FBI: Israel Used StingRays to Spy on the US

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Israel has been accused of planting cellphone surveillance devices within the vicinity of the White House. First discovered in May 2018 by officials at the Department of Homeland Security (DHS), the alleged espionage has been ongoing for two years according to credible sources.

At the time it wasn't known who had planted those devices; only the evidence of their existence. However, a recent report by Politico of a detailed forensic analysis by the FBI revealed Israel to be responsible, to which claim the latter has strongly denied.

According to the report, the Israeli government used IMSI catchers, also referred to as “StingRays” to carry out the surveillance. In a case of armor necessitating better weapons, government espionage seems to have advanced from the days of using fake rocks and the like.

However, cellphone surveillance isn't just a problem for Presidents to worry about. It's for everyone using a connected device from smartphones, dumb phones to every IoT device that transmits any form of data.

Lots of people can spy on you
The use of IMSI catchers isn't "new" technology to any security professional. They simulate a cellphone tower to trick a subscriber's phone into revealing its data without the knowledge of the user or service provider. Some of this data is the International Mobile Subscriber Identity (IMSI) number that's assigned to each cellphone.

Using the IMSI, StingRays can track the phone and listen in on phone calls, but there is a lot more information they can gather, including the International Mobile Equipment Identity (IMEI) number or Mobile Equipment Identifier (MEID). This is the unique serial number identifying your phone as a specific piece of hardware, down to the different manufacturers of its components.

When the StingRays device is designed for active listening -- meaning it can interact with your phone directly rather than passively report what's going on - the possibilities treble. Now the attackers can mess with your power management, camera (don't forget the rear), GPS tracking, car, electronics and appliances.

Most people imagine them to be very small devices that can be slipped behind a family photo or carefully fitted onto a bench somewhere. However, there is a whole range of sizes for StingRays: some of them are designed to install in a vehicle such as a van, an SUV, a plane or a drone. Others can be fixed in place such as a building near the target locations/victims. Some can fit in a backpack while others are small enough to hold by hand. This portability allows someone to gather data from distant locations. To operate, the system only needs power, access to data connection and a terminal to interpret and display the data (e.g. laptop).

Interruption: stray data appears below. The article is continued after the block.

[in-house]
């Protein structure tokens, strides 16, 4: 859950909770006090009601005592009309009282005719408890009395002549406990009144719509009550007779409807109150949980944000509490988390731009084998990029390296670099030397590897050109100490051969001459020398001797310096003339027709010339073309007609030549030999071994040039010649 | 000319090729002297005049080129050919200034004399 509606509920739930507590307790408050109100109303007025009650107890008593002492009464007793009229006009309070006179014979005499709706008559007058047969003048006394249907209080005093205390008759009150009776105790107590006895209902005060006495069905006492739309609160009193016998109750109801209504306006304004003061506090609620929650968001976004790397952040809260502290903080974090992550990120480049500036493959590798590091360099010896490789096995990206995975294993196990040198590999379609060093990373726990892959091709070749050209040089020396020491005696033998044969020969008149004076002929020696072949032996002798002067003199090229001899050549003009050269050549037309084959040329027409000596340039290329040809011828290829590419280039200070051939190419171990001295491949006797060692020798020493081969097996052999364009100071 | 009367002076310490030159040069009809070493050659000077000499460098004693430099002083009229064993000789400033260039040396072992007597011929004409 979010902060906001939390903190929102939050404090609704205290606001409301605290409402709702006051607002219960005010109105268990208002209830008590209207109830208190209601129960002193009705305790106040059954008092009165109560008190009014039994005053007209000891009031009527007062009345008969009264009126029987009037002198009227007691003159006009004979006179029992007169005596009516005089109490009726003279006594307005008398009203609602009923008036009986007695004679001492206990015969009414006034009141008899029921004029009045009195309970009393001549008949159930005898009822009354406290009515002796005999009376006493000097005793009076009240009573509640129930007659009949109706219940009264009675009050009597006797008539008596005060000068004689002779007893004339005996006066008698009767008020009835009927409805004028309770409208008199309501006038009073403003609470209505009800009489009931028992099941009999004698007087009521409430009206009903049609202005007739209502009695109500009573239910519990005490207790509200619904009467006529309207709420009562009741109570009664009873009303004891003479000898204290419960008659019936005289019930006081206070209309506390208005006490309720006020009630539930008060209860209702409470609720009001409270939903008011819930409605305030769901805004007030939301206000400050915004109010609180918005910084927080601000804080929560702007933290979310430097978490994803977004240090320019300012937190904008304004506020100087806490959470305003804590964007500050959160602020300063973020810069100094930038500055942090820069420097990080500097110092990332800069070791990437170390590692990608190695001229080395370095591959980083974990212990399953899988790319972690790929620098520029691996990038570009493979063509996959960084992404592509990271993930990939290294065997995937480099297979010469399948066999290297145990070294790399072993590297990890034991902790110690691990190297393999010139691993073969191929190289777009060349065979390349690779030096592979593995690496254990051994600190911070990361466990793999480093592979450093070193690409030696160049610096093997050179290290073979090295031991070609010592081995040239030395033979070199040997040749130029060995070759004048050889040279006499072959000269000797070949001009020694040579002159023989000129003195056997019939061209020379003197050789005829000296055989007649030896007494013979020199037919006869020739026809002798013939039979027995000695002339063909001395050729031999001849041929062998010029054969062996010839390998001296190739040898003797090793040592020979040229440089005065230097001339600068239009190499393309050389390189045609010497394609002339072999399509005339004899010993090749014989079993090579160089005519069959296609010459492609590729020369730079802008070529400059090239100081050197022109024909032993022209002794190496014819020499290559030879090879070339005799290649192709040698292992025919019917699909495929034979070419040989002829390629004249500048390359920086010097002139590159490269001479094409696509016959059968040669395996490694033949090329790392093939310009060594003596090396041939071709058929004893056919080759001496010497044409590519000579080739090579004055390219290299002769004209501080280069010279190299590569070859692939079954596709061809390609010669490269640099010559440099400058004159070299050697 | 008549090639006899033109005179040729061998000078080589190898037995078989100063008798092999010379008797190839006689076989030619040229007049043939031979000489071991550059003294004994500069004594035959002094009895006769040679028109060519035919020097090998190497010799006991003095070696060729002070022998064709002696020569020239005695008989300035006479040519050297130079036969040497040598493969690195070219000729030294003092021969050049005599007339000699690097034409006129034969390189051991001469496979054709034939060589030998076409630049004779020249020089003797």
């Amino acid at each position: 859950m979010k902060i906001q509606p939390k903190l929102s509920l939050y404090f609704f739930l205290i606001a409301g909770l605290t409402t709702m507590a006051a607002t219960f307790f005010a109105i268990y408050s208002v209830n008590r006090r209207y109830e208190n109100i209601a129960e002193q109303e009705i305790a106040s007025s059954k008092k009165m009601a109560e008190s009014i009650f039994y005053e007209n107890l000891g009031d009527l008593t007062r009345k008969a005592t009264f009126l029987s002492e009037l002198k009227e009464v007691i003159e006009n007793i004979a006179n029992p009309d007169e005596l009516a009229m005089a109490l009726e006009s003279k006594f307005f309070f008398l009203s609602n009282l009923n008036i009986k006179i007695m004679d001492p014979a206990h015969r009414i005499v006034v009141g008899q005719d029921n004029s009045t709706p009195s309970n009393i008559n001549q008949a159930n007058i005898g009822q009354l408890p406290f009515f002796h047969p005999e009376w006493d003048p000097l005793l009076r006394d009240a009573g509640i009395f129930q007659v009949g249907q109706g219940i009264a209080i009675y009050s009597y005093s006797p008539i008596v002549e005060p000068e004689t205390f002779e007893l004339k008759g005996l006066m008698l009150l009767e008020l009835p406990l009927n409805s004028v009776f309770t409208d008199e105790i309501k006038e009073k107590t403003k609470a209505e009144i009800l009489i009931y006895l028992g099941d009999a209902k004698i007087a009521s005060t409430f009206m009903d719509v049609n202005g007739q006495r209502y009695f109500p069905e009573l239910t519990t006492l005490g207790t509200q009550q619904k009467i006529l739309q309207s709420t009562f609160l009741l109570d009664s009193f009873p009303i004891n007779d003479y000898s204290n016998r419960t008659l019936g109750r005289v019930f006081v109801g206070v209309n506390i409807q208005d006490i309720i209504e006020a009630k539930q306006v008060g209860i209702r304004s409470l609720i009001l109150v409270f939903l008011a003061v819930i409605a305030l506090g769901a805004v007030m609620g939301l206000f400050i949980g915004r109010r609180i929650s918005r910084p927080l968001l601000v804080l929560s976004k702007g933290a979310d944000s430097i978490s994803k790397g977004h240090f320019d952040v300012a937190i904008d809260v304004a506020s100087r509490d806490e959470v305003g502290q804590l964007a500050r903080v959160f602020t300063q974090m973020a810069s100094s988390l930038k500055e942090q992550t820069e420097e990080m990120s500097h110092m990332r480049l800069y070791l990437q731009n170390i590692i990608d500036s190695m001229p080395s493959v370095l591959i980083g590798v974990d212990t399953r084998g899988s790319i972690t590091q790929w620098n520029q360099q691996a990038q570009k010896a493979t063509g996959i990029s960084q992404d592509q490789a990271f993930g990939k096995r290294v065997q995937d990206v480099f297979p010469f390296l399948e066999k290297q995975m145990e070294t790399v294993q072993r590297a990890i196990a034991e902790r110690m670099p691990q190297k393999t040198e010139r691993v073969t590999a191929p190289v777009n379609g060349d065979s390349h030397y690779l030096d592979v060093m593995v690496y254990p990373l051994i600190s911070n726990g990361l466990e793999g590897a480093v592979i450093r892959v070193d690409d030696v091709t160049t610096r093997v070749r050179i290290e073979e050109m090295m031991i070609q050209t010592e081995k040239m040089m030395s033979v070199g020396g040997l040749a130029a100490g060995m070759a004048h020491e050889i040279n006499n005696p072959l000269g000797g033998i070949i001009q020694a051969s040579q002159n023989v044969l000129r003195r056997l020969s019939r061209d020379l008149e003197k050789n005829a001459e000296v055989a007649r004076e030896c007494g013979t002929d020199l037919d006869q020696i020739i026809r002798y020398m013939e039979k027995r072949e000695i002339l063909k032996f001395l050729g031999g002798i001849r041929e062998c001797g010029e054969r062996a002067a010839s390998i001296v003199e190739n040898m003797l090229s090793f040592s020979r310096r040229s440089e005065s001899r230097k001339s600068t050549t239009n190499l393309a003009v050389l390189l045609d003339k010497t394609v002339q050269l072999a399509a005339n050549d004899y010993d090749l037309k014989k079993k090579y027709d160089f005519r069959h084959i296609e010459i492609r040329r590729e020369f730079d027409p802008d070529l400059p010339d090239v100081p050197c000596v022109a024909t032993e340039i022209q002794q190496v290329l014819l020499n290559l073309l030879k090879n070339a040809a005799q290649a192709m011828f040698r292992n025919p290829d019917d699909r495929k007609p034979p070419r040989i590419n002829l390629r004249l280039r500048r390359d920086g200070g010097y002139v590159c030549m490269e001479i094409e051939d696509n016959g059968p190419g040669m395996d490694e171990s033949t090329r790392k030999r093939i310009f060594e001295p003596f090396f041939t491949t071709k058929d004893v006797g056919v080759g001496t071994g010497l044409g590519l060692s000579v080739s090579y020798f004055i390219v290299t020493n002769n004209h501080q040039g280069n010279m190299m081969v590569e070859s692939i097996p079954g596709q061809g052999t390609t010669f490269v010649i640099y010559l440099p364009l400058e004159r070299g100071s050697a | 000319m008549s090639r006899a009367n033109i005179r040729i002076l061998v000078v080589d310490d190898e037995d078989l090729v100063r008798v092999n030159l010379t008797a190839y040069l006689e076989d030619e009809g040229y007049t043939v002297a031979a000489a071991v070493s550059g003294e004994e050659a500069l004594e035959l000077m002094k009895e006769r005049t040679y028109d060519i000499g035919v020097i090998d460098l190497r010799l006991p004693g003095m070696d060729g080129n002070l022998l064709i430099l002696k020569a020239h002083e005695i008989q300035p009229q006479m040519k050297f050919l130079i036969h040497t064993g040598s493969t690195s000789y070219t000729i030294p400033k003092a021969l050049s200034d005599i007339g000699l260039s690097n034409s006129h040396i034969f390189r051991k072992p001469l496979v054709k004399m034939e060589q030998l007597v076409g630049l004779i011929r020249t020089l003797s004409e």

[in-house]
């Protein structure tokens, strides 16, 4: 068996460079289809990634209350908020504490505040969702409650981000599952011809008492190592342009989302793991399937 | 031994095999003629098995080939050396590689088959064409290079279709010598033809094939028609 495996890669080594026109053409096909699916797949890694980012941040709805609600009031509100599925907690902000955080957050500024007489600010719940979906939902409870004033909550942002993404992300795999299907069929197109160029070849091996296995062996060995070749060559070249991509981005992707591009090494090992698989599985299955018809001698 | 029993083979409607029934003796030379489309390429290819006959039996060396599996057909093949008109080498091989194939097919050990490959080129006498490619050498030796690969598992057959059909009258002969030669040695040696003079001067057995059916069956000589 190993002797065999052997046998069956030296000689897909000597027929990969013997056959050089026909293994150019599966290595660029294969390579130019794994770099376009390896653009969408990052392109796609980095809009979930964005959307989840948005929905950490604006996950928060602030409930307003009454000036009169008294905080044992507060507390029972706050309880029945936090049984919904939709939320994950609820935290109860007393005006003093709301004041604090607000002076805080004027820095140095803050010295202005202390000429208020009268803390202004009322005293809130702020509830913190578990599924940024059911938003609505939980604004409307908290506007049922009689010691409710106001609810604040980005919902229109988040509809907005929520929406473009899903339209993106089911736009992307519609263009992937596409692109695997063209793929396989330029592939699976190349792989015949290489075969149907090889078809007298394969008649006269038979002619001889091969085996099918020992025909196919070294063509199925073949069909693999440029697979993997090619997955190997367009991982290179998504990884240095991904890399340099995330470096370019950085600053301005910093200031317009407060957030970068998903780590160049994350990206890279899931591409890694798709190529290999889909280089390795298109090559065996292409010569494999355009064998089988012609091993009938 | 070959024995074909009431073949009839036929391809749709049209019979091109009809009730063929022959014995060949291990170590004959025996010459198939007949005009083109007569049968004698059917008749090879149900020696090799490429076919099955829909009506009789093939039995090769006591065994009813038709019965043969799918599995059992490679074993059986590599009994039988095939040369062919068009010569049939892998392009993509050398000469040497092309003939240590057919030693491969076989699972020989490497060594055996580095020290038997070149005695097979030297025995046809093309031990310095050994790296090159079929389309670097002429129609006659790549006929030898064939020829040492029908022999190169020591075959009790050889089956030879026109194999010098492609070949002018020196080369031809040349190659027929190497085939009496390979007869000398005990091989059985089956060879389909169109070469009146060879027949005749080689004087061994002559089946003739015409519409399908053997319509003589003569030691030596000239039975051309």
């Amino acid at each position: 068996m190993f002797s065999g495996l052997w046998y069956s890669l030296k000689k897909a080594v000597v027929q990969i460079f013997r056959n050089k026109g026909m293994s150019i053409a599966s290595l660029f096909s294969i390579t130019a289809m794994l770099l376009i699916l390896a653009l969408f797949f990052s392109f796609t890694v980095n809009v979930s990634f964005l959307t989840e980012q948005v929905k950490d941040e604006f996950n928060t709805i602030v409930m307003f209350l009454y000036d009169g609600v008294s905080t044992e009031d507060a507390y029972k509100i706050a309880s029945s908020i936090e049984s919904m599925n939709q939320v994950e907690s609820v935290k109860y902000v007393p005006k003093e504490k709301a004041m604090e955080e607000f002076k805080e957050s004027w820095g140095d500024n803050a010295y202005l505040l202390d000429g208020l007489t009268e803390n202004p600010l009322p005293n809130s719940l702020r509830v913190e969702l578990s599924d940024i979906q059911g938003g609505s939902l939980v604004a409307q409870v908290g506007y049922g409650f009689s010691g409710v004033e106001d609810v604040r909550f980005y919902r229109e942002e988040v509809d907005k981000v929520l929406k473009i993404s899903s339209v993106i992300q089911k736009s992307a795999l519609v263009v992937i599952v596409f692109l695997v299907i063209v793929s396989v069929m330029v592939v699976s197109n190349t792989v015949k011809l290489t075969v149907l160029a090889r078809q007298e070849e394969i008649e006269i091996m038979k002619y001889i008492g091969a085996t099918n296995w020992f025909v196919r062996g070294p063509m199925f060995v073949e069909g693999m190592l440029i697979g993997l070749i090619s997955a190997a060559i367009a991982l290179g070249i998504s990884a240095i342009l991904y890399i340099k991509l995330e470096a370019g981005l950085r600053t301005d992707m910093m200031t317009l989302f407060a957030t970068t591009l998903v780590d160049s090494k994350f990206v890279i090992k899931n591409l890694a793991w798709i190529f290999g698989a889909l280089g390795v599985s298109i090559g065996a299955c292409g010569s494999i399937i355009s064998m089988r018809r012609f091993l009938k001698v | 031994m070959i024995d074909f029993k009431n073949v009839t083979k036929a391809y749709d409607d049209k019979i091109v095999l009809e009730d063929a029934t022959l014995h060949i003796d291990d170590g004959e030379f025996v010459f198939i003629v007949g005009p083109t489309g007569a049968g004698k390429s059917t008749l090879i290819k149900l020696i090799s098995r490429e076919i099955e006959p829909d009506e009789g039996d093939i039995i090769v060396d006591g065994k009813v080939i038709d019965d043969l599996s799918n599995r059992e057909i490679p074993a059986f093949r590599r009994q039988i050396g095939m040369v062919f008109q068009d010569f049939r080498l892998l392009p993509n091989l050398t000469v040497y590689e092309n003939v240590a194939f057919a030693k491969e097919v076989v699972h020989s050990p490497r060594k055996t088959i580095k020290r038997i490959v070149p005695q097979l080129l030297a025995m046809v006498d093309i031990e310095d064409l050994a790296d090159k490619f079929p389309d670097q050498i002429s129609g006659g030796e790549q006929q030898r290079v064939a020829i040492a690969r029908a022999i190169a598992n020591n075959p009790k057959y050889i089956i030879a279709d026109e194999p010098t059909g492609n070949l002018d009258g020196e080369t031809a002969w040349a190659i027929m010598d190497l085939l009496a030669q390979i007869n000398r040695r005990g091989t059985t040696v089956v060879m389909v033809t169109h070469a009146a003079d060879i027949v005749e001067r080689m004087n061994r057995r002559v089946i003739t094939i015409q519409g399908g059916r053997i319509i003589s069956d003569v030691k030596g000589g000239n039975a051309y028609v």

Depending on the set up, an IMSI catcher can cost as little as $1,200 to build, which means that it's within the reach of many.

How to counter IMSI catchers
One of the most attractive features of 5G is its potential to prevent fake base station attacks. Issues with the exposure of IMSI and IMEI numbers would be fixed and attackers would not be able to identify and track users. With the latest improvements, device data is encrypted so it doesn't lie around in easily readable text. However, security experts warn that this isn't enough.

"For the best service, your device checks with the tower every three to seven seconds to determine the strength of your connectivity," explains Dr. Dror Fixler CEO and co-founder of FirstPoint, an Israel-based startup developing cellular protection technology.

"Whenever it needs to connect to a new tower, it transmits data about itself that, like in 4G, isn't encrypted in 5G. This information could easily identify the type of device, the make and model, the hardware and OS down to the version if it's on iOS. If they had a specific target, attackers could use the information to execute the attack."

Alternatively, he says, this data could be used by attackers to downgrade a complex and sophisticated device such as a smartphone and trick the telecom operator into assigning it an older connection such as 2G or 3G reserved for devices that are lower on the scale and don't need faster speeds. This allows older StingRays to work.

It isn't a fault in 5G as a network but an issue in deployment on the carrier's end. Similar sentiments were expressed by Sen. Ron Syden in a statement about surveillance on citizens last year: "I've spent the past year fighting to reveal what a terrible job the telephone companies and FCC are doing at protecting Americans from being spied on, tracked or scammed."

"If the security protocols were deployed at system launch and data encryption was carried out earlier during connection, the attacks would be minimal. Many carriers are leaving the data out in the open, facilitating manipulation," laments Dr. Fixler.

If you're more radical, you'll get a one-way pager to receive your messages on and avoid all this tower business. For most people however, the smartphone does everything, including check their spelling.

The universal solution to this man-in-the-middle attack lies heavily on cellular networks. More specifically, their ability to team up with companies such as FirstPoint to guarantee security to their subscribers.

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